Though seemingly tagged as metalcore, Canadian fury Lucid Skies has a presence which primarily forges ferocious hardcore with metallic spite and melodic enterprise, the resulting sound which not only grabs attention but gives it an exhausting uncompromising examination which veers from imaginative seduction to unbridled and bruising antagonism. The Hounds EP is the impressive second release from the Edmonton quartet, following the Grudge Match EP of last year, and though it is not faultless it is promise soaked and strikingly invigorating.
Formed in 2009, Lucid Skies took little time in drawing notice their way with a sound inspired by the likes of Hatebreed, Comeback Kid, and Holly Springs Disaster. Started by guitarist Jesse Berger, the band was soon at full complement as Berger enlisted vocalist Nick Ogden, bassist Sam Jackson, and drummer Justin Smith. With impressive live performances seeing the band share stages with bands such as with Fall City Fall, Blind Witness, Fall In Archaea, and Breaking Fourth Wall, the foursome has continually enhanced their reputation, the debut EP sparking additional keen attention which Hounds can only accelerate as the band continues its emergence.
The self-released Berger produced EP, opens with Shotgun Mouthwash and immediately has ears and senses up for its raucous confrontation. A guitar grazing behind a vocal sample makes the first move before expelling a sonic breath around inviting crisp rhythms and the snarling vocals of Ogden. Group shouts pounce to back up the frontman to great effect and with riffs grilling the senses and rhythms building their punchy commanding presence the track sears the air with metal bred sinews and punk spite. Musically the song sees the band play with their intent and ideas to make for an appealing if restrained adventure, certainly compared to other tracks on the release, whilst the breakdowns and predacious attack of the riffs only add to the lure of the strong if unspectacular starter.
As soon as Left Hook makes its presence known you sense that something extra is at work, an indefinable essence maybe but one which adds an experimentation and bravery absent from its predecessor. The artillery of drum invention from Smith is an instant contagion whilst the grazing riffery only adds to the developing drama and intrigue. Into its muscular and provocative stride, grooves mark the heavy charge of the song whilst the vocals bring the expected venom with relish and power. The bass of Jackson is a throaty bestial stalking within this mix adding to the impressive incitement, though the breakdown to the back end of the song is clumsy but as the promo used was digital one wonders if it might have been a glitch in the transfer. Nevertheless the closing straight hardcore rage brings a great track to a healthy finale and a certain hungry appetite awoken for the EP.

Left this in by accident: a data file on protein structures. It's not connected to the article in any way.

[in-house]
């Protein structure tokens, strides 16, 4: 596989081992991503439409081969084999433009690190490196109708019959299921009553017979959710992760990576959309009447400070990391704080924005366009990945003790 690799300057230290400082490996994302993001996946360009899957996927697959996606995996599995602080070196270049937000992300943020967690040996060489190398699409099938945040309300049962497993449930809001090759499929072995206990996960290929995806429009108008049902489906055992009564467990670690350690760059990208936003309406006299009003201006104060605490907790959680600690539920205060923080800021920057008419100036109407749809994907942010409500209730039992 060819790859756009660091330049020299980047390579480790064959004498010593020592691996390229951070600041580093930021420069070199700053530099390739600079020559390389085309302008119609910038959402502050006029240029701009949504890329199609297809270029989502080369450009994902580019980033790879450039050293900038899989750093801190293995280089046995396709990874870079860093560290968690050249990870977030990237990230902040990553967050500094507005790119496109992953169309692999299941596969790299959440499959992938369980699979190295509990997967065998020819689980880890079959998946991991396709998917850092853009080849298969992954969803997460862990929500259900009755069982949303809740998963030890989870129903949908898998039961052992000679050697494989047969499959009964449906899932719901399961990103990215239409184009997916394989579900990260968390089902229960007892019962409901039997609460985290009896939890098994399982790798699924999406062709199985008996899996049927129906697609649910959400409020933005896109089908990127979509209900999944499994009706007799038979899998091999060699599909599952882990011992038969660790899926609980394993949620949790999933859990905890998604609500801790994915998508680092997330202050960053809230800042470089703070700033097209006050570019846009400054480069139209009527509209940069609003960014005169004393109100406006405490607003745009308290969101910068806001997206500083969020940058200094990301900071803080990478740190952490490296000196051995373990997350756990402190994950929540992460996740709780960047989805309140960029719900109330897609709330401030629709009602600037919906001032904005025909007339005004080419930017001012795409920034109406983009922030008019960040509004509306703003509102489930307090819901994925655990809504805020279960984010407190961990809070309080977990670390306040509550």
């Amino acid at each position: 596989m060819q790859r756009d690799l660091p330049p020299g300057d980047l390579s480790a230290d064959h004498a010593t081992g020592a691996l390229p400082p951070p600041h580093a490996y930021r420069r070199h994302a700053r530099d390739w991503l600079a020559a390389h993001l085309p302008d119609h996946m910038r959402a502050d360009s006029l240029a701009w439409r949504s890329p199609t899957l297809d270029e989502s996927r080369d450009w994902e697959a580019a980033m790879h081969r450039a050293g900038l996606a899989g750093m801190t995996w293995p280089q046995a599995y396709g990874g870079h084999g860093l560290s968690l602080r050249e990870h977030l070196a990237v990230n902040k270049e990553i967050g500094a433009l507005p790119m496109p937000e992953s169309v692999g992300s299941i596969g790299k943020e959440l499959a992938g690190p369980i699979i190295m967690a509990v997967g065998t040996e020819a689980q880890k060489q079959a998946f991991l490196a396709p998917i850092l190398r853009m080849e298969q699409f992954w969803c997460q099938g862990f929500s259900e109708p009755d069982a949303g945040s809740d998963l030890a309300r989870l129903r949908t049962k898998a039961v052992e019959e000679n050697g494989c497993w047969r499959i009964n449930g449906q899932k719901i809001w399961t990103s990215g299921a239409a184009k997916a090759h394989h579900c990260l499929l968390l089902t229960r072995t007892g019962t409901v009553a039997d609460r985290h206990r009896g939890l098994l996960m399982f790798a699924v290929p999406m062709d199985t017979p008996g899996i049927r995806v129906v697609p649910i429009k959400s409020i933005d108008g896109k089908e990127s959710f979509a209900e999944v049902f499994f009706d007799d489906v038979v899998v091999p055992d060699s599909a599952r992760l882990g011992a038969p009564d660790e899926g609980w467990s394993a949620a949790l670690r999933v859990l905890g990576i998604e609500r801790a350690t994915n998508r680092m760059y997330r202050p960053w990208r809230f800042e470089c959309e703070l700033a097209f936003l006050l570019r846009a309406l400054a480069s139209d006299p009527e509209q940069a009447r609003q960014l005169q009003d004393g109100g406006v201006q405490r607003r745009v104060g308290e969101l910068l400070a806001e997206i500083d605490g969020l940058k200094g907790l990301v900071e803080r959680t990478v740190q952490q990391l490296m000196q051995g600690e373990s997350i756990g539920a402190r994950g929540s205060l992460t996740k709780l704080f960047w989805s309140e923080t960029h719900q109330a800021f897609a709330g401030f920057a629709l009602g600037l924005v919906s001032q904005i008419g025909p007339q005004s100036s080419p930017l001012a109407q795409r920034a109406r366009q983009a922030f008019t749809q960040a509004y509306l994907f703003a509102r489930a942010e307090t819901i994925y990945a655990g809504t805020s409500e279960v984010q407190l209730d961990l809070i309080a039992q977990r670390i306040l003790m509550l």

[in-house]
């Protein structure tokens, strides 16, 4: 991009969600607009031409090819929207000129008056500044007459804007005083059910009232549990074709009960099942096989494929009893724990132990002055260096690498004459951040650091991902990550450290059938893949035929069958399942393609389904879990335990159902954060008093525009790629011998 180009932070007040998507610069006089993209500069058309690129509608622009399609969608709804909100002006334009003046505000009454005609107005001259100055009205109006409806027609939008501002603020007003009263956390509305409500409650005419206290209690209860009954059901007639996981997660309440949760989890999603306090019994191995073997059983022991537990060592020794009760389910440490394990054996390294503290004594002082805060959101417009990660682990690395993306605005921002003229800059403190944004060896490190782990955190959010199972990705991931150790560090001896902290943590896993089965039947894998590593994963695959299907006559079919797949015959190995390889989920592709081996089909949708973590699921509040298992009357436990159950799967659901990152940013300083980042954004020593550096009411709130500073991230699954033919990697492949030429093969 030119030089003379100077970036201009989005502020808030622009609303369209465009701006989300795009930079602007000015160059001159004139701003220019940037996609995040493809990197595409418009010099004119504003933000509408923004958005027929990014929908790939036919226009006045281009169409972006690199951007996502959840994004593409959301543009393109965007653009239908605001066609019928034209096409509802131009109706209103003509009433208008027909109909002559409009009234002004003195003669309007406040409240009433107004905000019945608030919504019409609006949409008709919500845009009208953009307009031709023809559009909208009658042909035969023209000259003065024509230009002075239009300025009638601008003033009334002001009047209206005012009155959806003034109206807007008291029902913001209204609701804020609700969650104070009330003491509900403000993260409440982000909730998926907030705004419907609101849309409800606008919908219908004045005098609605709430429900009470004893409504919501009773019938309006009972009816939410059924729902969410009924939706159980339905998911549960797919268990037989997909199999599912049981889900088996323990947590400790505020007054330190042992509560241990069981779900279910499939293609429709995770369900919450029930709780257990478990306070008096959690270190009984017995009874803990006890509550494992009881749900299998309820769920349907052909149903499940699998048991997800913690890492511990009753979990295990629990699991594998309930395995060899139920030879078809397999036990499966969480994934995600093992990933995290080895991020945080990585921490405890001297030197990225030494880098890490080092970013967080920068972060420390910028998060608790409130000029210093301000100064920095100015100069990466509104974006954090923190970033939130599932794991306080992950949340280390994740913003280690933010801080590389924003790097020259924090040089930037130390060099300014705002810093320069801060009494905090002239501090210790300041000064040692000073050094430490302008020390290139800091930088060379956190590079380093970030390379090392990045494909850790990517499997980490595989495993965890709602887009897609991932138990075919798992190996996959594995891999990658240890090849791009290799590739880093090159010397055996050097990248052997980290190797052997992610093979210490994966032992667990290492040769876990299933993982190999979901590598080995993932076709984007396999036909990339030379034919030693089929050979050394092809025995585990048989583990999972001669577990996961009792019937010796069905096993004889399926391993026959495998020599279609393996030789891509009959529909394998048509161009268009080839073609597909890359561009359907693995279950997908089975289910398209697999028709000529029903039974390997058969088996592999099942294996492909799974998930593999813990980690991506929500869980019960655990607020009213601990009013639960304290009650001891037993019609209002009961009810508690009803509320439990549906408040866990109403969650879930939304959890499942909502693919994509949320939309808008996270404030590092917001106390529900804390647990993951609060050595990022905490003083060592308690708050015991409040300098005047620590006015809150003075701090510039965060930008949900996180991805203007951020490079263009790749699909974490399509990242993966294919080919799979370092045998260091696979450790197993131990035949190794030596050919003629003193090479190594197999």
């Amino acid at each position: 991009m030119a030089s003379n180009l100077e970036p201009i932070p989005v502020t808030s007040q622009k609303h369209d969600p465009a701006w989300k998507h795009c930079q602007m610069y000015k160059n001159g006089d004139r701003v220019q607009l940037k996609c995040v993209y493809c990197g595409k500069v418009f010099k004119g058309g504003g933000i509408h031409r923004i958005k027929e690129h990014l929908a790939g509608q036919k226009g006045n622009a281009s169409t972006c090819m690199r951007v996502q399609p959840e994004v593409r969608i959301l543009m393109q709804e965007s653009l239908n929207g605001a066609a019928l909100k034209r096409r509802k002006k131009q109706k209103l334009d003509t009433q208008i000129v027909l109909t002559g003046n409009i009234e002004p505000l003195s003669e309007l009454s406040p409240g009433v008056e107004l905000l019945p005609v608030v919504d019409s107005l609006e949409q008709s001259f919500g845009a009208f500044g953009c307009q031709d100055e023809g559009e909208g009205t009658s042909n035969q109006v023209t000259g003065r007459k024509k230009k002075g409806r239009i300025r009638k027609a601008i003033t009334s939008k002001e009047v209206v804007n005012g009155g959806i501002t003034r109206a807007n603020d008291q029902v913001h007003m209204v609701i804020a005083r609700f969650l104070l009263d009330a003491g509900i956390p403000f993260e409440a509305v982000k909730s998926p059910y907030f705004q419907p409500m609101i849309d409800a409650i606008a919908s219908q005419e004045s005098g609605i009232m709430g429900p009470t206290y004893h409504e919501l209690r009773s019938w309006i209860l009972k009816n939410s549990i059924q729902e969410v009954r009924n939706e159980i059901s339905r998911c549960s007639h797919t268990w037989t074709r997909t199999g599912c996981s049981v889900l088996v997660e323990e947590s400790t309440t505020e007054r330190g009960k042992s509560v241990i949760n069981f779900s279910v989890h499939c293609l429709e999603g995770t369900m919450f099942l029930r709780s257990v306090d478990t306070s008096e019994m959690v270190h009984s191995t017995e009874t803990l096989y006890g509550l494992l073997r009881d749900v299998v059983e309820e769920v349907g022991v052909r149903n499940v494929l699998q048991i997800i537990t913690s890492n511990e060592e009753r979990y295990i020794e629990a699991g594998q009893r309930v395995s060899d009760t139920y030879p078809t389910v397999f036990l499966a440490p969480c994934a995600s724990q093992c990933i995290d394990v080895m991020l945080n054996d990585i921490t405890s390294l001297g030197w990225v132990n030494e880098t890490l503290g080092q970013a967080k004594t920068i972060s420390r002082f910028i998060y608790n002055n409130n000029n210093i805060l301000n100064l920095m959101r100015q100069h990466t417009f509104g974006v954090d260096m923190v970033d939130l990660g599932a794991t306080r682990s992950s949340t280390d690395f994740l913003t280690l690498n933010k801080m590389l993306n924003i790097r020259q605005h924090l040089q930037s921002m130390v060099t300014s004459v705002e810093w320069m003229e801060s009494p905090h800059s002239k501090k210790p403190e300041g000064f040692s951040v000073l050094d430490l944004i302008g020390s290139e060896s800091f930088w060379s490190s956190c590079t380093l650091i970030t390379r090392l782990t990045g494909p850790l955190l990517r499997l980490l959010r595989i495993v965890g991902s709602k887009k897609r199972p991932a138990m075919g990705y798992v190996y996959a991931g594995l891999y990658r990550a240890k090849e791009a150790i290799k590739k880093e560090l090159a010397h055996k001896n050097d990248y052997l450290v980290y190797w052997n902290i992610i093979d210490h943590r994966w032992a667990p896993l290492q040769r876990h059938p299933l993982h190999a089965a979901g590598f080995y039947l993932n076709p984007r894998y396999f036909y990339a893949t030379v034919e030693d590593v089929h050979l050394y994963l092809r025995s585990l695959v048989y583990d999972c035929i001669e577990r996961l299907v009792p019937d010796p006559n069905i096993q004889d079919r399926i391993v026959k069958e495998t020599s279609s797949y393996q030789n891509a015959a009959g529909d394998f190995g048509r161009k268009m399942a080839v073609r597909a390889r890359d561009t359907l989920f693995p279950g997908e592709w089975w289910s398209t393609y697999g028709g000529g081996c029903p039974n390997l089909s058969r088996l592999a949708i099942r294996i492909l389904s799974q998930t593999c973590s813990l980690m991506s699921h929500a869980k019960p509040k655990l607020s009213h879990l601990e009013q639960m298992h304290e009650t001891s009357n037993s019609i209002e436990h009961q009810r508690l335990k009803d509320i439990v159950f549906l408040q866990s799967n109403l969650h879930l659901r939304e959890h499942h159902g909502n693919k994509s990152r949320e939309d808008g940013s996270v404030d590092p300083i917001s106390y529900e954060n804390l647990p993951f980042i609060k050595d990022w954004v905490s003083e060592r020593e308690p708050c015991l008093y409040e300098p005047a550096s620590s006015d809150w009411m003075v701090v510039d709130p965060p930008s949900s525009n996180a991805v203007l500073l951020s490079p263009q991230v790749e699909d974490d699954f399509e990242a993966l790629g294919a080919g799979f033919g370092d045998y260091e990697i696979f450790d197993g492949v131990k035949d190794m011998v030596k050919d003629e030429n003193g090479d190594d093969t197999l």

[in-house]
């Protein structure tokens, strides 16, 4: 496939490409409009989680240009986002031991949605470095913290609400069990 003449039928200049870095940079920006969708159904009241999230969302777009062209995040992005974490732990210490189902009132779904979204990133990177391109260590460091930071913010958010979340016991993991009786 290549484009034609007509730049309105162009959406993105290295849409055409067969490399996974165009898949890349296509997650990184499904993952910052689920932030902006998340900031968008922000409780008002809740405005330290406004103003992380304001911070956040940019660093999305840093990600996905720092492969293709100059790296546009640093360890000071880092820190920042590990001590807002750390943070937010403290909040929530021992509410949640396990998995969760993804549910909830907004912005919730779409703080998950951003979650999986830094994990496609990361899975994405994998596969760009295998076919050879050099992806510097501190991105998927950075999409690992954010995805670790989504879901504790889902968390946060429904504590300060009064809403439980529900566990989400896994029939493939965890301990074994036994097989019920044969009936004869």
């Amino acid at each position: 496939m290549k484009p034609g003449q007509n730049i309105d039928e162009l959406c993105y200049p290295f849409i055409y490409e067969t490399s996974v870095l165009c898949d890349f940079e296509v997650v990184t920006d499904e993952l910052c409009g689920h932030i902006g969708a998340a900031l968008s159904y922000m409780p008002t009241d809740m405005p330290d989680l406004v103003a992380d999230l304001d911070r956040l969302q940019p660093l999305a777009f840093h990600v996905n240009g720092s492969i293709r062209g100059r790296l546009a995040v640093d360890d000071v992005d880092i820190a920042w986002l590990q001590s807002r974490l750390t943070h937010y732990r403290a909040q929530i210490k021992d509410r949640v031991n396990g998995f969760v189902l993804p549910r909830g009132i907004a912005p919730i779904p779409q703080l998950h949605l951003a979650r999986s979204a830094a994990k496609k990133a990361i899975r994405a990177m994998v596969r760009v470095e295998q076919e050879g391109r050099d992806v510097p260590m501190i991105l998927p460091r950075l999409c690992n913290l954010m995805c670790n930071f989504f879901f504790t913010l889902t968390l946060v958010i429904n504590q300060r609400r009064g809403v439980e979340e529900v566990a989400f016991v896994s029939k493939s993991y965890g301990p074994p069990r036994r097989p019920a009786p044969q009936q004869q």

With Eyes is the best song on the release and the most inventive, its body a continual movement of ideas and bold design. Its opening is straight forward enough, a decent hardcore raging but once it drops into a djent inspired prowling of the senses with the guitar a savage provocateur it ignites, grooves and hooks taking us on a keener escapade. Like in the previous songs things wait until the second half to whip the ground from under the feet and light up the imagination with unexpected skilful quests of exploration. The bass is unleashed to intimidate the ears alone, apart from the corruptive influence of the excellent beats of Smith, it developing a delicious groan to its notes which is matched and accentuated by the guitar to addictive effect, so much so that as the track returns to its initial fiery foraging of the ears it is at first a disappointment, but one soon forgotten as the track unloads the rest of its excellent bruising.
Hounds does not venture into the unknown or the band’s imagination enough for personal tastes, that shown up by the third track and its success when doing so, but also the vocal delivery of Ogden is something needing some enterprise too. His attack is excellent and tones as nasty and corrosive as you would wish but also needing some variation to really shine. It is a genre thing, hardcore and metalcore, to unleash one directional squalls so it is hard to be too critical but it is no accident that the best bands do find a vocal diversity to join a musical variation, something Lucid Skies certainly owns.
Completing the EP is Count Me Out, a track with mountainous rhythms and a spiralling sonic beckoning which is soon badgering the ear with intensive and merciless voracity. A metal seeded antagonist with a tempestuous appetite and combativeness, the song like the opener does not sparks the fires as the other two making up Hounds but undoubtedly continues the marking out of Lucid Skies as a stirring force to keep a close eager eye upon. The potential and existing promise of the band is impossible to ignore and their suspected ascent one which will have a hungry audience in times ahead with the Hounds EP, a name Your Own Price release at the band’s Bandcamp profile, an excellent place to climb on board the ride.
Copyright RingMaster: MyFreeCopyright
Listen to the best independent music and artists on The RingMaster Review Radio Show and The Bone Orchard from